NEXT: What have the Giudices really learned?

By the way, Joe Gorga is way too fascinated by Teresa’s observation that prison can “turn you into a virgin again,” which is especially weird since she’s his sister. “In prison, the vaginas get tighter. Maybe I’ll send Melissa there!” he jokes. Yep, that’s right. It doesn’t matter that both Joes have spent the past two episodes expressing sympathy for their wives’ jobs as full-time mothers. (“If I watch the kids for a day, it’s hard for me,” says Joe Gorga while the world’s tiniest Italian violin plays in the background.) You know things haven’t changed that much when the Joes make lunkhead jokes like that, or accuse each other of having menopause, or claim that crying makes you “a little bitch.”

Somehow, though, there are still moments in this episode that make this whole clan deeply sympathetic. After the Giudices go to their family’s chapel, and the girls can’t remember the “Our Father” or “Hail Mary,” Teresa gives them advice that makes her seem like a really good mother. “You can just talk to God and tell him whatever you’re feeling, and he listens,” she says, while Milania wipes her eyes. Gia and Gabriella both promise to help out around the house. Even the biggest brat in the whole family gets a few flattering scenes, whether she’s volunteering to take care of her parents when they’re sick, or apologizing for acting like a monster: “Sometimes I get bored and I just do stuff that’s crazy.” Milania should get a Daughter of the Year ribbon simply for shaving her dad’s back, which prompts Joe to remind her that she could get a tax reduction for working for him. Careful there, Milania. Don’t take tax advice from a guy who a) doesn’t understand what a tax reduction is and b) will soon go to jail for fraud.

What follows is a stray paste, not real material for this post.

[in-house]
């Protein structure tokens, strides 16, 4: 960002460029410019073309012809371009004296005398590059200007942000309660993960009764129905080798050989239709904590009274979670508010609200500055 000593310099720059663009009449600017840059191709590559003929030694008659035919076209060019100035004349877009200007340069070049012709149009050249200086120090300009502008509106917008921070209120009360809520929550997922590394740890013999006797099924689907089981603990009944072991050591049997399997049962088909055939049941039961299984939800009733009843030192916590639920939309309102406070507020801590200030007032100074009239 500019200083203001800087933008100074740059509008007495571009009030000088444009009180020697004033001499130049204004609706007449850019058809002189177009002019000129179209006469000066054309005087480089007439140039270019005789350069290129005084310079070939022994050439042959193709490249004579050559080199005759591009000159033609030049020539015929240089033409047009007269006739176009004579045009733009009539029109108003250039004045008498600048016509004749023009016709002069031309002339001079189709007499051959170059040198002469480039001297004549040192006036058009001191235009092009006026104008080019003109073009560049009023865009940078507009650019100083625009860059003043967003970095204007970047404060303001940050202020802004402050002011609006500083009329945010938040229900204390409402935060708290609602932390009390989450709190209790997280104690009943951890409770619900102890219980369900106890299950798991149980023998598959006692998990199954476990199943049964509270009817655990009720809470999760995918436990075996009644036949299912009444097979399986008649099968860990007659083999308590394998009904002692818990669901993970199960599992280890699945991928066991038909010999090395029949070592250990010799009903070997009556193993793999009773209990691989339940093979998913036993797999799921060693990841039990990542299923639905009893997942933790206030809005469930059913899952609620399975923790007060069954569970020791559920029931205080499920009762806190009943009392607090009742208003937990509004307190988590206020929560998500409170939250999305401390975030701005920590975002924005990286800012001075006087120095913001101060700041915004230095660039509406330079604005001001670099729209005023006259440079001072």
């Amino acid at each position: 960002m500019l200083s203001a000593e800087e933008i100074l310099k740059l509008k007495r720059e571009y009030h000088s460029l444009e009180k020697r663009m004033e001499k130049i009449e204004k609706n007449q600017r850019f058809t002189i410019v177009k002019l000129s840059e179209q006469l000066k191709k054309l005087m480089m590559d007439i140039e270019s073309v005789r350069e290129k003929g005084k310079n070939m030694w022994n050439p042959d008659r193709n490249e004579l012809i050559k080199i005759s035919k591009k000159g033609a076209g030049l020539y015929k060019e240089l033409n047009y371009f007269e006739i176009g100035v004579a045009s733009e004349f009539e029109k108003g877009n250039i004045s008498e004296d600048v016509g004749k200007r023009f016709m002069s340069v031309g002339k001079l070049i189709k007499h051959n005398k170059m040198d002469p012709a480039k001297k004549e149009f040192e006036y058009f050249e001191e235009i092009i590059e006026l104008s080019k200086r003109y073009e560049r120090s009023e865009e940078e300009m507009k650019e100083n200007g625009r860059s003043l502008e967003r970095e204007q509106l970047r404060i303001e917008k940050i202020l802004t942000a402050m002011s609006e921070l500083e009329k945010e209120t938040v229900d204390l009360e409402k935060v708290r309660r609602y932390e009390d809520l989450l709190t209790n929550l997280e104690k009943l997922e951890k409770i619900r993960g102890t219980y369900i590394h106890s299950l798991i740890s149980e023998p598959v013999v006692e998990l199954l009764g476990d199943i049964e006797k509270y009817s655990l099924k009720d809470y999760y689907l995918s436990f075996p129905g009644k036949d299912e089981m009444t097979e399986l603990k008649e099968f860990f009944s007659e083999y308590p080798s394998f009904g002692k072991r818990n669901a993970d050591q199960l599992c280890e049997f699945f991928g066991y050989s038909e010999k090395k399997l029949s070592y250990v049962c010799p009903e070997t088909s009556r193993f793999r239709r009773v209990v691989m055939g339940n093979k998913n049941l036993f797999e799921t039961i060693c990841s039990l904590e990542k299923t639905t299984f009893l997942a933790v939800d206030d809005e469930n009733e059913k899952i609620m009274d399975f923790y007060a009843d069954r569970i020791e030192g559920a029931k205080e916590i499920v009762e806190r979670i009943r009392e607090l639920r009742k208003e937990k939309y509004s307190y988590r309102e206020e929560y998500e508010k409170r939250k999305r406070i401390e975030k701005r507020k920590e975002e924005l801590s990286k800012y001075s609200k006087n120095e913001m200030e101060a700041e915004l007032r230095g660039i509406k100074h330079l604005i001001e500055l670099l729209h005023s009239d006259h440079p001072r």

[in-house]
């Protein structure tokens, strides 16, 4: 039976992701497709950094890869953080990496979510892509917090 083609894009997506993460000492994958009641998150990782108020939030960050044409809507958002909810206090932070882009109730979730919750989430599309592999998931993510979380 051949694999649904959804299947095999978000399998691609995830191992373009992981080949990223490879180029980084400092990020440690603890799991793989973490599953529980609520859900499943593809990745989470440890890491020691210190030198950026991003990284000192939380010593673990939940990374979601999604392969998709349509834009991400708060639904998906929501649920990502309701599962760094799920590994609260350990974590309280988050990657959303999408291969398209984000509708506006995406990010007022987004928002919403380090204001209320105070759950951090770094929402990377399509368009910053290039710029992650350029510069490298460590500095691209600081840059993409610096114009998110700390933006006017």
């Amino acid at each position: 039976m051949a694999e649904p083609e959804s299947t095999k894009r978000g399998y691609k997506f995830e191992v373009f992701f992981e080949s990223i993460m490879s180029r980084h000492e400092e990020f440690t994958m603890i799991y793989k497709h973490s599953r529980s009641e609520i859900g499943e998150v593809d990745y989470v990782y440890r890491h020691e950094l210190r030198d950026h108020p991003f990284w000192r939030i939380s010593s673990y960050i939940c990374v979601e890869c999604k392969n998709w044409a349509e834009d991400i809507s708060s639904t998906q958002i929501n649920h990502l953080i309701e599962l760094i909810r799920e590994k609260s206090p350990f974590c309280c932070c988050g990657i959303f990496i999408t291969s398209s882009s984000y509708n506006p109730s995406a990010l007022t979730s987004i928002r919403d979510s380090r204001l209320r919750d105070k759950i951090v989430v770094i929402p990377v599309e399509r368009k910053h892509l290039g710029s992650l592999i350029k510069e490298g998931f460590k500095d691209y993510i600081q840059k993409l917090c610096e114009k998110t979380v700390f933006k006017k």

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Is it too much to hope that the Giudices might be slowly evolving after all? Well, the Creepy Lawyer Who May or May Not Live Under the Giudices’ Staircase is back to remind us just how far they’ve come. “Ever been to this place before?” he asks Joe over dinner, as if he has no idea that Teresa flipped a table there seven years ago. Creepy Lawyer notes that Teresa has been chipping away at her restitution, and a news clip says she agreed to give back her Maserati and a portion of her Bravo paycheck to satisfy the $414,588 debt she owes the federal government. Then Creepy Lawyer reveals that she’ll be on home confinement, not house arrest, when she gets back, which should make Bravo very happy. (How could they possibly get good footage if they can’t force Teresa to attend dinner parties with the women she loathes?) And when the Creepy Lawyer asks Joe what he’s learned, Joe solemnly replies that’s he’s going to do things the right way from now on. “I didn’t know I was doing things wrong in the first place,” he says, shrugging.

Hmm. Claiming that you didn’t know you were doing things wrong probably counts as lying, which doesn’t count as the “right way” to do things. But I’m still rooting for the Giudice family anyway, especially when Teresa sweetly tells Joe over the phone, “I can’t wait to be in your arms, for like forever.” She’ll be home the night before Christmas Eve. He’ll start his sentence in March 2016. Watching them try to hold their family together during this three-part special has been a sobering experience, one that will make it just a little harder to go back to Real Housewives of New Jersey and take pleasure in the Giudices’ everyday humiliations again. But maybe that’s better than watching the kids cry every single episode. For the sake of the Guidice girls, I hope I’ll never have to recap Joe Checks In